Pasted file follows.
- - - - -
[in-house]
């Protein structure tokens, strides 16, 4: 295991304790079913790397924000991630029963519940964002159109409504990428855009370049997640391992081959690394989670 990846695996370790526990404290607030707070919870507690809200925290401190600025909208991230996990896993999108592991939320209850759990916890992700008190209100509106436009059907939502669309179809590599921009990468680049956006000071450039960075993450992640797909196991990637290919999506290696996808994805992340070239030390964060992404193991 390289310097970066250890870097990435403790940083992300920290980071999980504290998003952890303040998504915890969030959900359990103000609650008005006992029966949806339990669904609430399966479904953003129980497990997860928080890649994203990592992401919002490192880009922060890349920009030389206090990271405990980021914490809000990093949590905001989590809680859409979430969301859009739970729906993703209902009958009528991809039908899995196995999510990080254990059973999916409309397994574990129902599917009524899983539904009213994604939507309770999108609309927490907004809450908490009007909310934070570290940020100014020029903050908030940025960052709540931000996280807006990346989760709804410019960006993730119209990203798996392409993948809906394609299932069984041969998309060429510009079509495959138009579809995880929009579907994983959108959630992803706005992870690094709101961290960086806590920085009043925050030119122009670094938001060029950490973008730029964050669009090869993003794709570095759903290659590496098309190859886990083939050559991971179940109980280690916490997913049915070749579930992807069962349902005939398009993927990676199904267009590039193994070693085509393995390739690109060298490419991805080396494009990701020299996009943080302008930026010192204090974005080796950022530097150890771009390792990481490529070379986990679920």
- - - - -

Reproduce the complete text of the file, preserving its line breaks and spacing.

[in-house]
């Protein structure tokens, strides 16, 4: 295991304790079913790397924000991630029963519940964002159109409504990428855009370049997640391992081959690394989670 990846695996370790526990404290607030707070919870507690809200925290401190600025909208991230996990896993999108592991939320209850759990916890992700008190209100509106436009059907939502669309179809590599921009990468680049956006000071450039960075993450992640797909196991990637290919999506290696996808994805992340070239030390964060992404193991 390289310097970066250890870097990435403790940083992300920290980071999980504290998003952890303040998504915890969030959900359990103000609650008005006992029966949806339990669904609430399966479904953003129980497990997860928080890649994203990592992401919002490192880009922060890349920009030389206090990271405990980021914490809000990093949590905001989590809680859409979430969301859009739970729906993703209902009958009528991809039908899995196995999510990080254990059973999916409309397994574990129902599917009524899983539904009213994604939507309770999108609309927490907004809450908490009007909310934070570290940020100014020029903050908030940025960052709540931000996280807006990346989760709804410019960006993730119209990203798996392409993948809906394609299932069984041969998309060429510009079509495959138009579809995880929009579907994983959108959630992803706005992870690094709101961290960086806590920085009043925050030119122009670094938001060029950490973008730029964050669009090869993003794709570095759903290659590496098309190859886990083939050559991971179940109980280690916490997913049915070749579930992807069962349902005939398009993927990676199904267009590039193994070693085509393995390739690109060298490419991805080396494009990701020299996009943080302008930026010192204090974005080796950022530097150890771009390792990481490529070379986990679920």